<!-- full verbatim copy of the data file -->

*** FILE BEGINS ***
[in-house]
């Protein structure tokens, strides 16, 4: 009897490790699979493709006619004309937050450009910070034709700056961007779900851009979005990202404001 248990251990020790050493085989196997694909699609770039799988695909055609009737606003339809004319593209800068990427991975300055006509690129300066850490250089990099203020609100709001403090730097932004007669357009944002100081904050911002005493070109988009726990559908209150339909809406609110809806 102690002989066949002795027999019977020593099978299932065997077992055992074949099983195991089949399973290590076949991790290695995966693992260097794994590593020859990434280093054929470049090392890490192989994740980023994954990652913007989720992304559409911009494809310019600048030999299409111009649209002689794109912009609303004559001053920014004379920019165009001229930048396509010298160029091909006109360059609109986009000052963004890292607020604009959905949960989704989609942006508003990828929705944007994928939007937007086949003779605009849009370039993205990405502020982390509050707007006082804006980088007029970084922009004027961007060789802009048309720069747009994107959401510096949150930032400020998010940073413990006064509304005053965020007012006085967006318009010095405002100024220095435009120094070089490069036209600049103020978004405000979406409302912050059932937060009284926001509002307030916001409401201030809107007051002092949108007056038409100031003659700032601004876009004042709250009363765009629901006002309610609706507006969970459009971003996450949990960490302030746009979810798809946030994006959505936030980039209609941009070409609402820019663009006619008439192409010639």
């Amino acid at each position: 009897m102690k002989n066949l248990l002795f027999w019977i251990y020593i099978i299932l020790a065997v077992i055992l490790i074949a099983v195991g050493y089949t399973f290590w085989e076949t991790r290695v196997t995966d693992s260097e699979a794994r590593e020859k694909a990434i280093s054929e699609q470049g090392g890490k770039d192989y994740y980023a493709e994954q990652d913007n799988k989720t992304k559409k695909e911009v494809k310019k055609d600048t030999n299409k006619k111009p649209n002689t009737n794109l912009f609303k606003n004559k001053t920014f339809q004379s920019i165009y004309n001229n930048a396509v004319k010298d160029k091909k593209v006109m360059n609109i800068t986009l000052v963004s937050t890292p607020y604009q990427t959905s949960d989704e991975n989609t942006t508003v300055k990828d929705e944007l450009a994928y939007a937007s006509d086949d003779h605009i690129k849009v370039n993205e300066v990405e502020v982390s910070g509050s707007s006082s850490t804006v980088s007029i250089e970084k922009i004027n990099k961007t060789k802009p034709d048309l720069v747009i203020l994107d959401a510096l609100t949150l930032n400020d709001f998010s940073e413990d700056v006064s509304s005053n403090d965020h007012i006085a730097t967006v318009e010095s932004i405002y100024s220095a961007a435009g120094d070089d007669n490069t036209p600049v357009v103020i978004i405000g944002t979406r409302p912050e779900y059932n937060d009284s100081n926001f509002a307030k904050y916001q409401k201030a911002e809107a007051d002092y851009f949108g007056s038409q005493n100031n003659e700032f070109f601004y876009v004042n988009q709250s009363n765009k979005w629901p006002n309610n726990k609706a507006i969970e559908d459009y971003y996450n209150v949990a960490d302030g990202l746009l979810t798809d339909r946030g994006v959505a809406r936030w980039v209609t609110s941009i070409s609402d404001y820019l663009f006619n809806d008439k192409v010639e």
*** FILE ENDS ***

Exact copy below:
[in-house]
């Protein structure tokens, strides 16, 4: 009897490790699979493709006619004309937050450009910070034709700056961007779900851009979005990202404001 248990251990020790050493085989196997694909699609770039799988695909055609009737606003339809004319593209800068990427991975300055006509690129300066850490250089990099203020609100709001403090730097932004007669357009944002100081904050911002005493070109988009726990559908209150339909809406609110809806 102690002989066949002795027999019977020593099978299932065997077992055992074949099983195991089949399973290590076949991790290695995966693992260097794994590593020859990434280093054929470049090392890490192989994740980023994954990652913007989720992304559409911009494809310019600048030999299409111009649209002689794109912009609303004559001053920014004379920019165009001229930048396509010298160029091909006109360059609109986009000052963004890292607020604009959905949960989704989609942006508003990828929705944007994928939007937007086949003779605009849009370039993205990405502020982390509050707007006082804006980088007029970084922009004027961007060789802009048309720069747009994107959401510096949150930032400020998010940073413990006064509304005053965020007012006085967006318009010095405002100024220095435009120094070089490069036209600049103020978004405000979406409302912050059932937060009284926001509002307030916001409401201030809107007051002092949108007056038409100031003659700032601004876009004042709250009363765009629901006002309610609706507006969970459009971003996450949990960490302030746009979810798809946030994006959505936030980039209609941009070409609402820019663009006619008439192409010639």
């Amino acid at each position: 009897m102690k002989n066949l248990l002795f027999w019977i251990y020593i099978i299932l020790a065997v077992i055992l490790i074949a099983v195991g050493y089949t399973f290590w085989e076949t991790r290695v196997t995966d693992s260097e699979a794994r590593e020859k694909a990434i280093s054929e699609q470049g090392g890490k770039d192989y994740y980023a493709e994954q990652d913007n799988k989720t992304k559409k695909e911009v494809k310019k055609d600048t030999n299409k006619k111009p649209n002689t009737n794109l912009f609303k606003n004559k001053t920014f339809q004379s920019i165009y004309n001229n930048a396509v004319k010298d160029k091909k593209v006109m360059n609109i800068t986009l000052v963004s937050t890292p607020y604009q990427t959905s949960d989704e991975n989609t942006t508003v300055k990828d929705e944007l450009a994928y939007a937007s006509d086949d003779h605009i690129k849009v370039n993205e300066v990405e502020v982390s910070g509050s707007s006082s850490t804006v980088s007029i250089e970084k922009i004027n990099k961007t060789k802009p034709d048309l720069v747009i203020l994107d959401a510096l609100t949150l930032n400020d709001f998010s940073e413990d700056v006064s509304s005053n403090d965020h007012i006085a730097t967006v318009e010095s932004i405002y100024s220095a961007a435009g120094d070089d007669n490069t036209p600049v357009v103020i978004i405000g944002t979406r409302p912050e779900y059932n937060d009284s100081n926001f509002a307030k904050y916001q409401k201030a911002e809107a007051d002092y851009f949108g007056s038409q005493n100031n003659e700032f070109f601004y876009v004042n988009q709250s009363n765009k979005w629901p006002n309610n726990k609706a507006i969970e559908d459009y971003y996450n209150v949990a960490d302030g990202l746009l979810t798809d339909r946030g994006v959505a809406r936030w980039v209609t609110s941009i070409s609402d404001y820019l663009f006619n809806d008439k192409v010639e």